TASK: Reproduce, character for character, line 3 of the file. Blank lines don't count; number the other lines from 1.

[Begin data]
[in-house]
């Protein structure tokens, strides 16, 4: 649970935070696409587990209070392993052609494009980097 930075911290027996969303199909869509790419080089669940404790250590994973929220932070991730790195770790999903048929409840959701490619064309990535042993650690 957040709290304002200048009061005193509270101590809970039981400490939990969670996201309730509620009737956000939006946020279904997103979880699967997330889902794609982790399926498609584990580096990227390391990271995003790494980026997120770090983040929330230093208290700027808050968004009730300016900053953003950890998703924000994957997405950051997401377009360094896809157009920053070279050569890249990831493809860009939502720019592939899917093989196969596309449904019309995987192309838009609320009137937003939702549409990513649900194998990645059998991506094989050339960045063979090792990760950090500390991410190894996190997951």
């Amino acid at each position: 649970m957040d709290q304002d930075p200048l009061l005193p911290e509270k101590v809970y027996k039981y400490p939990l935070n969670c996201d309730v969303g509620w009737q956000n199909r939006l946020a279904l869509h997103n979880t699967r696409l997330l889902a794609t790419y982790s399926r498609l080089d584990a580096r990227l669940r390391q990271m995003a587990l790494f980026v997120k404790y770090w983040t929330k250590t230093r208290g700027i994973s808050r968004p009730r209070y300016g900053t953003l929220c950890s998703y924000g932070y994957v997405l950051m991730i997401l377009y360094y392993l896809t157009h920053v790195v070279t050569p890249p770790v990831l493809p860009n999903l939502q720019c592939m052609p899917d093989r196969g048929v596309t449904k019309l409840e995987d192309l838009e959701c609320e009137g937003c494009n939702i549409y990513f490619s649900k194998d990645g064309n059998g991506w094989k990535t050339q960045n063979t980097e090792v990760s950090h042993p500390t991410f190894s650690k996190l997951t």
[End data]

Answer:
């Amino acid at each position: 649970m957040d709290q304002d930075p200048l009061l005193p911290e509270k101590v809970y027996k039981y400490p939990l935070n969670c996201d309730v969303g509620w009737q956000n199909r939006l946020a279904l869509h997103n979880t699967r696409l997330l889902a794609t790419y982790s399926r498609l080089d584990a580096r990227l669940r390391q990271m995003a587990l790494f980026v997120k404790y770090w983040t929330k250590t230093r208290g700027i994973s808050r968004p009730r209070y300016g900053t953003l929220c950890s998703y924000g932070y994957v997405l950051m991730i997401l377009y360094y392993l896809t157009h920053v790195v070279t050569p890249p770790v990831l493809p860009n999903l939502q720019c592939m052609p899917d093989r196969g048929v596309t449904k019309l409840e995987d192309l838009e959701c609320e009137g937003c494009n939702i549409y990513f490619s649900k194998d990645g064309n059998g991506w094989k990535t050339q960045n063979t980097e090792v990760s950090h042993p500390t991410f190894s650690k996190l997951t």